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Oliver Evans discusses the input, and output, of food

Not one to shy away from what really happens in a race, the rider talks about the ins and outs of grub

Oliver Evans

by Oliver Evans

Oliver Evans
Oliver Evans always eats a gel before a crit. But, he doesn’t always enjoy it. Image: Bryanna Gillespie

What’s your diet like?

Bill Smitheringale, Winnipeg

It’s really nothing special or strict. I’ve been vegetarian all my life, and stopped eating large portions of dairy a few years ago. I’m sensitive to dairy and eggs, but will eat baking that contains either or both because I have very little will power and can always convince myself that I’ve earned it.

Focusing on weight and diet is something that has certainly contributed to my mental discomfort. I love food. I love to cook and I love to eat. Cycling is very power-to-weight focused, so it isn’t difficult to become obsessed. I haven’t weighed myself since February though, and kind of just eat what I want. I find it much easier to eat healthily when you aren’t concerned about it.

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How do nature breaks work when you’re racing?

Cara Longworth, Victoria

Ask Tom Dumoulin. Just kidding.

To be completely honest, I have yet to rid myself of anything other than calories, my will to live and whatever comes out my nose during a race. However, while it is uncommon to do anything more than pee during a race, relieving one’s self is less than uncommon.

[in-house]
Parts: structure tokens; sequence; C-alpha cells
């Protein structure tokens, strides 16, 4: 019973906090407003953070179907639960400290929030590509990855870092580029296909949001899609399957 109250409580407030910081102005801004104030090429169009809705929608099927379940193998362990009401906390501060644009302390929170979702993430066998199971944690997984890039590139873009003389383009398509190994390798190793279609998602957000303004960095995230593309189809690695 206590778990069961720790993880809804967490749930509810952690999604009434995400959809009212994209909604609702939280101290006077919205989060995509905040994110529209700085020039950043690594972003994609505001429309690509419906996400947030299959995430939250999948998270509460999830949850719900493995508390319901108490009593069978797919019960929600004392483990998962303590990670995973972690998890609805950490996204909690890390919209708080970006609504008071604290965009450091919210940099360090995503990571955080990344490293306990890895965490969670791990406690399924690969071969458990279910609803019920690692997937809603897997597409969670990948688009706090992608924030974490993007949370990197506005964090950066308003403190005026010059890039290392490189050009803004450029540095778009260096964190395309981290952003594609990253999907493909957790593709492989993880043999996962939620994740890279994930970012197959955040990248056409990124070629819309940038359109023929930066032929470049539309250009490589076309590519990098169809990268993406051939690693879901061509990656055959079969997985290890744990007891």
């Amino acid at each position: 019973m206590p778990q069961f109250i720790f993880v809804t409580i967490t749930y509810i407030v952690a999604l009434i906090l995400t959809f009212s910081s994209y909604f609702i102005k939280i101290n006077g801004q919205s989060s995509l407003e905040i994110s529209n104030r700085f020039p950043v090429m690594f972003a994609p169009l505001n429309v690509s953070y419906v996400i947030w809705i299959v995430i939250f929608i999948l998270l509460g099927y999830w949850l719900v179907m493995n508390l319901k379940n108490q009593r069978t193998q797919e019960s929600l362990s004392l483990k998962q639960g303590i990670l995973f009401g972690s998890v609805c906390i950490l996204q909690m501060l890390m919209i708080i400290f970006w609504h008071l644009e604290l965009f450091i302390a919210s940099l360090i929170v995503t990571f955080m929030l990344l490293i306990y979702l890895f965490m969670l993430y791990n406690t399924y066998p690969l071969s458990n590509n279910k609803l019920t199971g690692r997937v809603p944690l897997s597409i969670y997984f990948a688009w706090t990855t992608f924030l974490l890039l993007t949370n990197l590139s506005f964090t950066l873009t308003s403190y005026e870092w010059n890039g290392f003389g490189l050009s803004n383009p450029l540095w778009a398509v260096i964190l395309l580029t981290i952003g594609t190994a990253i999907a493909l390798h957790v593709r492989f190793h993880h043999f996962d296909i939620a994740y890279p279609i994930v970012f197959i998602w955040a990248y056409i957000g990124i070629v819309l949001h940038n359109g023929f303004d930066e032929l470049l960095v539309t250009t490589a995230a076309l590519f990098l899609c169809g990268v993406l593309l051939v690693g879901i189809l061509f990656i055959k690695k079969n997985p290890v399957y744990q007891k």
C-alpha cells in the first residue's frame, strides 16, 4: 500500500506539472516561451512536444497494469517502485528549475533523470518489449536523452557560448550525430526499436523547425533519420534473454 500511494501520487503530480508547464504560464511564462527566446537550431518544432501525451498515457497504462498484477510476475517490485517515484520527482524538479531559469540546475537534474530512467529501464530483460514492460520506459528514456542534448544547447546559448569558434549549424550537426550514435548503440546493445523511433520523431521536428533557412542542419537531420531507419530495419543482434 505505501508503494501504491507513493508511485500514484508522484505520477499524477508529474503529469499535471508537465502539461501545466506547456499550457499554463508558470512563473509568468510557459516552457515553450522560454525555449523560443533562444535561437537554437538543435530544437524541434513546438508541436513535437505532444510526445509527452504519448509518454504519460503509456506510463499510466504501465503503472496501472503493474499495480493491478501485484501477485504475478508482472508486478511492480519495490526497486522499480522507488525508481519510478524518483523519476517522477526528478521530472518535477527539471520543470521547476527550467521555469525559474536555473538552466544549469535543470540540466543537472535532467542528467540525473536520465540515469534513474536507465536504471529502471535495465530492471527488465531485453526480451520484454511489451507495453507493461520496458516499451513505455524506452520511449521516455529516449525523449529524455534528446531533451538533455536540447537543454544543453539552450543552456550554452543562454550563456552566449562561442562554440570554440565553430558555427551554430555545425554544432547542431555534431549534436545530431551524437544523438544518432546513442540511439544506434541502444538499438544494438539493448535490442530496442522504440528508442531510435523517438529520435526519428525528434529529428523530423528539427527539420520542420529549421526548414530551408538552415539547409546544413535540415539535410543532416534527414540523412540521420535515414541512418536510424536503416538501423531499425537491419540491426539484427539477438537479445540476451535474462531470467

Often you’ll see guys on a descent standing on their bike while turned toward the shoulder peeing. If coasting isn’t an option, teammates will line up in a bit of an echelon with a hand on their teammate’s hip, pushing him along while he goes about his business.

At other times, etiquette will come into play once the race leader’s team has decided that they’re content with the day’s break. In this case, the leader, or a respected rider in the peloton, will call a pee break, and the race essentially neutralizes. Guys will stop and pee quickly before regrouping. I’ve only experienced this in races that I can barely hold on to, so I’ve been far too afraid to stop and usually just seize the opportunity to eat as many gels as I can before the pace picks back up.

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I’ve also heard of instances where a rider will just go in his shorts if it’s pouring rain. I’m proud to say this hasn’t been me…yet.

What’s your favourite ride food?

Mom, Oli’s biggest fan and supporter

This would be the perfect opportunity for some sponsor exposure…if I had a nutrition sponsor. Anyone out there with a contact that wants to sponsor a rider…or a team!? Seriously.

Ride food is expensive. There’s a lot of good stuff out there. Caffeine gels are essential during races. Bananas are too. Race buffets generally have pancakes or waffles or some sort of pastry at breakfast. It’s pretty common to see a soigneur (maybe just ours) grabbing whatever she can get her hands on and then taking it up to her hotel room, wrapping it in tin foil, and then handing it to us two hours later through the window of our team car at 50 km/h.

I love to train with a banana or two, banana bread, peanut butter and honey wraps. Bars are nice, too, but you can get sick of ride food pretty quickly. Any moist, easy-to-eat and pocket-able food is great for riding.

Oliver Evans is a 19-year-old cyclist from Winnipeg, who is currently based in Victoria. He races on the road with H&R Block Pro Cycling.